Social Security Disability Definitions
Social Security Disability and SSI Overview
The Requirements for Disability
Social Security Disability and SSI Applications
Tips and Advice for Disability Claims
How long does Disability take?
Common Mistakes after Receiving a Disability Denial
Social Security Disability and SSI Denials
Social Security Disability and SSI Appeals
Social Security Mental Disability Benefits
Disability Benefits offered through Social Security
Benefits through SSI disability
Disability Benefits for Children
Disability Qualifications and How to Qualify
Social Security Disability and Working
Winning your Disability Benefits
Social Security Disability Back Pay Benefits
Social Security Disability SSI Awards and Award Notices
Disability Lawyers and Hiring an Attorney
Social Security Disability SSI List of Conditions
What is considered a Disabling condition by Social Security?
Social Security Disability SSI and Medical Evidence
Filing for Disability Benefits
Eligibility for Disability Benefits
SSDRC authored by Tim Moore
Ask a question, get an answer
What does social security mean by disability, i.e. what is the definition?
The definition of disability used by the Social Security Administration is different from what many applicants and potential applicants might expect. Many individuals mistakenly assume the following:
1. That social security disability and SSI disability provide for temporary disability benefits.
2. That social security disability and SSI disability provide for partial disability benefits.
3. That social security disability and SSI disability are based on a complete inability to work at the individual's last job.
4. That social security disability and SSI disability are based on recommendations from a claimant's physician.
Let's discuss these in order. First of all, the SSD and SSI disability programs do not provide for temporary disability benefits. When a person is approved for disability, the award is granted based on a presumption that the claimant may be permanently disabled. Social Security does have a process for periodically reviewing claims to see if a person remains disabled and, thus, eligible to receive benefits. And this process involves having the claimant go through a CDR, or continuing disability review, every few years. If the review finds that no medical improvement has taken place, the claimant's benefits will be continued. However, even though a review process exists, claims are nonetheless decided on the assumption that a person's state of disability will be long-standing or permanent, and not at all temporary.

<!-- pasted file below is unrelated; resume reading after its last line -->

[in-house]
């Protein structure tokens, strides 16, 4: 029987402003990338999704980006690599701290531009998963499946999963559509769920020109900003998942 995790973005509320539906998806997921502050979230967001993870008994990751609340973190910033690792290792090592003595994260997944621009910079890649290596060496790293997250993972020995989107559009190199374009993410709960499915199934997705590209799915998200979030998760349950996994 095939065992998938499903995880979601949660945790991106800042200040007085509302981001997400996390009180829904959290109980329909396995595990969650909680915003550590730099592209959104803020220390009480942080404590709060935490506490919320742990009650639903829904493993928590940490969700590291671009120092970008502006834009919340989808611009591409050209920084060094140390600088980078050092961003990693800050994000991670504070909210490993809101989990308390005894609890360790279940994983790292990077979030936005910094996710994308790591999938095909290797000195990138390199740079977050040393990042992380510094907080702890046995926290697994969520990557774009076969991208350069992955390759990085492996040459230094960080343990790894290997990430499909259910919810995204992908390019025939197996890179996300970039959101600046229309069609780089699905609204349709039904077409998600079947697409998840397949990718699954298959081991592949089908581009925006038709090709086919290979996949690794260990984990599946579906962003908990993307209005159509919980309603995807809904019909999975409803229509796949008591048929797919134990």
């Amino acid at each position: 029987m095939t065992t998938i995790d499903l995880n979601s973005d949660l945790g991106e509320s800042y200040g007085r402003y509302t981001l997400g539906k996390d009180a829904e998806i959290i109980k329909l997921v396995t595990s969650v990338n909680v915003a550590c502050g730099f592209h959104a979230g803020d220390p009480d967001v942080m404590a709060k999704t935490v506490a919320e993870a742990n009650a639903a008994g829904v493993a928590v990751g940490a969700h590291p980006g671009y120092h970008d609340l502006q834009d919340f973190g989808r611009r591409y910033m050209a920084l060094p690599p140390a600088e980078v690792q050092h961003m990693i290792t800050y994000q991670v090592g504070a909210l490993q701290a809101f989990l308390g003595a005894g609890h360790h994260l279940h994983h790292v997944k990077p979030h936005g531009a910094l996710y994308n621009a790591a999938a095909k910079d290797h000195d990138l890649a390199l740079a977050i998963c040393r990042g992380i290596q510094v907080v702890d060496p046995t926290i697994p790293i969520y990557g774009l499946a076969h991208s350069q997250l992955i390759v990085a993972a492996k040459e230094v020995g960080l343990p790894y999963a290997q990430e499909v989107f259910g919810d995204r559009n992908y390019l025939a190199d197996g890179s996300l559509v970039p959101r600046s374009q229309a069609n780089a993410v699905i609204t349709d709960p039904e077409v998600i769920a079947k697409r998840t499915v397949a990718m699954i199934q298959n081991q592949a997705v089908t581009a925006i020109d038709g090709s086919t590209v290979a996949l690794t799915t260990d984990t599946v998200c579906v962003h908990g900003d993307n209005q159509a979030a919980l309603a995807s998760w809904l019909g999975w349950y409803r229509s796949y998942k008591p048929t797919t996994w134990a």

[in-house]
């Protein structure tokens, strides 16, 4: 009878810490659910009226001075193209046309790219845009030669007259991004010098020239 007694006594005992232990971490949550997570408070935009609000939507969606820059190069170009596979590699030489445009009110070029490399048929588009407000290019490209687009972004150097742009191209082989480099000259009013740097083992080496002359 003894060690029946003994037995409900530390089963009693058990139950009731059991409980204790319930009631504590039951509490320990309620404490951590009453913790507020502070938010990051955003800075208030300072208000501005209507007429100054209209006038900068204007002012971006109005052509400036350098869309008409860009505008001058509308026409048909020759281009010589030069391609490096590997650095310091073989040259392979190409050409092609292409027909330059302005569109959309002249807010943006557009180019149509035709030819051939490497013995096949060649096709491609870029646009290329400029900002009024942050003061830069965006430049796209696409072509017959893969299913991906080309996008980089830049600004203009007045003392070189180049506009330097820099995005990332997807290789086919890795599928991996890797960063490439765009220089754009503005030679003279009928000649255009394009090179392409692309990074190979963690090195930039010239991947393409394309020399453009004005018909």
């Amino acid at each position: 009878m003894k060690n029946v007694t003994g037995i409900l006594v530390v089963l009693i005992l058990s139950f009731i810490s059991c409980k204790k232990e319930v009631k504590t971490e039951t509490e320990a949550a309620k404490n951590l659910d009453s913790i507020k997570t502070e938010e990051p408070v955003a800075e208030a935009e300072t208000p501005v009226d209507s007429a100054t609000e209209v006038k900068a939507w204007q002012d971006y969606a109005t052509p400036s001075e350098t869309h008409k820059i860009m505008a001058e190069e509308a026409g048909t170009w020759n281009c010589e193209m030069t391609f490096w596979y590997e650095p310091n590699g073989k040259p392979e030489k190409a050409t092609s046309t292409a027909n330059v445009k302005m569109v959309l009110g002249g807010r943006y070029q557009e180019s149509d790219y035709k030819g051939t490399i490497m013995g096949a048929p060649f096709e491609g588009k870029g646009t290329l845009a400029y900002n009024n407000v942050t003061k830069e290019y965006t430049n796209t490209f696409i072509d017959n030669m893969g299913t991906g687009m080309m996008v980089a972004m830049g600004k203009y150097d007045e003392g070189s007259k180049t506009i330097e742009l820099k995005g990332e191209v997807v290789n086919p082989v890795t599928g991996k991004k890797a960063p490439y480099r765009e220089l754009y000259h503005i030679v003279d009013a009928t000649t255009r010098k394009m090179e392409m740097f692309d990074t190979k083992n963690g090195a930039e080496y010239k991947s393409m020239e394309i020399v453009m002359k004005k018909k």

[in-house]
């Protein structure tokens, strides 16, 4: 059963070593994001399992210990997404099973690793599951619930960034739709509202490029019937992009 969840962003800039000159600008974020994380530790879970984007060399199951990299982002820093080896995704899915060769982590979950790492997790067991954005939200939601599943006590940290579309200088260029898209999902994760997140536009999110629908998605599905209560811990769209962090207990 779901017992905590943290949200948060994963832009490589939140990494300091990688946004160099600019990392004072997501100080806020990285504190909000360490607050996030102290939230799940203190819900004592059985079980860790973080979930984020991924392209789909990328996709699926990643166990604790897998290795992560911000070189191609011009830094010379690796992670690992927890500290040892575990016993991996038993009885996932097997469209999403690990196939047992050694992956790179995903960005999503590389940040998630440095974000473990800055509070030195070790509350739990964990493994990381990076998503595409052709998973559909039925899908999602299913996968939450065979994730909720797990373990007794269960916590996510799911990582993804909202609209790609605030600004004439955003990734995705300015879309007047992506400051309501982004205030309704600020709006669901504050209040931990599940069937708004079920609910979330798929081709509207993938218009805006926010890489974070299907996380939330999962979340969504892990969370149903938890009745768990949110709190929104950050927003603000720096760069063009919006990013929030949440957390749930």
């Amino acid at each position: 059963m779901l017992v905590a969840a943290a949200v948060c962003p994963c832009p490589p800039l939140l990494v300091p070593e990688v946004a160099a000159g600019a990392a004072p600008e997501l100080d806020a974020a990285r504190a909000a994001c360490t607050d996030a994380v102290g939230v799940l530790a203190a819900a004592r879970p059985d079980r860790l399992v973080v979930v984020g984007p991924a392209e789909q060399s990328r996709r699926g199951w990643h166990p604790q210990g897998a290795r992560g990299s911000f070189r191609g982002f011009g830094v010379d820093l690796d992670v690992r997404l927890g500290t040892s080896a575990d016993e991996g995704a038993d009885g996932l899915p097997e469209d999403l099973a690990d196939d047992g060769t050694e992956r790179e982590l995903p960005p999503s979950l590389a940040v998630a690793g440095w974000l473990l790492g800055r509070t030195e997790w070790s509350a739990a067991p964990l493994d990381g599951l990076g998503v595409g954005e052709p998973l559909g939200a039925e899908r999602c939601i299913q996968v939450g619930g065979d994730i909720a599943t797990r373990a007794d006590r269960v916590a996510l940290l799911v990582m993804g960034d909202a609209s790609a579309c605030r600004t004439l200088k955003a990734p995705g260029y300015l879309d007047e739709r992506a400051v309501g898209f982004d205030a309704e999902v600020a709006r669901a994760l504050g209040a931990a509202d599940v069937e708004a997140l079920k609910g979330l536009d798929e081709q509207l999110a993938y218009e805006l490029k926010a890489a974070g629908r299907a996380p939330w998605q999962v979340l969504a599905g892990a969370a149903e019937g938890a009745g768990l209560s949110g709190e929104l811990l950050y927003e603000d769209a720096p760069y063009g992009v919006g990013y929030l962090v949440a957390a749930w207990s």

Secondly, SSA (the social security administration) does not award claims on the basis of partial disability. That is, if a person loses the use of a limb or an eye, they cannot be approved for benefits on the basis of this alone. They also cannot be approved for a percentage loss of use of a limb, or an eye, or an ear, etc.
Thirdly, SSA does not make decisions on the basis of whether or not a claimant is unable to do their past job. Past work does play a role. However, individuals who are found to be unable to go back to a past job may still be denied on the basis that they can can do something else.
Fourth and finally, SSA does not make decisions based solely on what a person's treating physician has to say about their condition. A medical source statement from a doctor that has a history of providing treatment (i.e. a treating physician) can provide a basis for the approval of a claim. However, this statement must refer to the claimant's remaining level of function (their residual functional capacity, or RFC) and it must also be supported by the physician's own record of treatment.
If a doctor supplies a statement that their patient is totally disabled, but the statement does not provide any information regarding their patient's limitations, then the statement will be practically useless. By the same token, if a doctor provides a detailed statement that supports their patient's claim for disability but this statement is in contradiction to the physician's own treatment notes, then the statement may not be regarded as valid and may be rejected.
Return to: Social Security Disability Resource Center, or read answers to Questions
Information on the following topics can be found here: Social Security Disability Questions and in these subsections:
Frequently asked questions about getting Denied for Disability Benefits | FAQ on Disability Claim Representation | Info about Social Security Disability Approvals and Being Approved | FAQ on Social Security Disability SSI decisions | The SSD SSI Decision Process and what gets taken into consideration | Disability hearings before Judges | Medical exams for disability claims | Applying for Disability in various states | Selecting and hiring Disability Lawyers | Applying for Disability in North Carolina | Recent articles and answers to questions about SSD and SSI
These pages answer some of the most basic questions for individuals who are considering filing a claim.
Filing for disability - How to file for SSD or SSI and the Information that is needed by Social Security
How to Apply for Disability - What medical conditions can you apply and qualify for?
Applying for Disability - How long does it take to get Social Security Disability or SSI benefits?
What happens if I file a disability application and it is denied by a disability examiner or Judge?
How to Prove you are disabled and qualify to win disability benefits
How do you prove your disability case if you have a mental condition or impairment?
Social Security Disability Back pay and How Long it Takes to Qualify for it and receive it
Social Security Disability SSI - Eligibility Requirements and Qualifications Criteria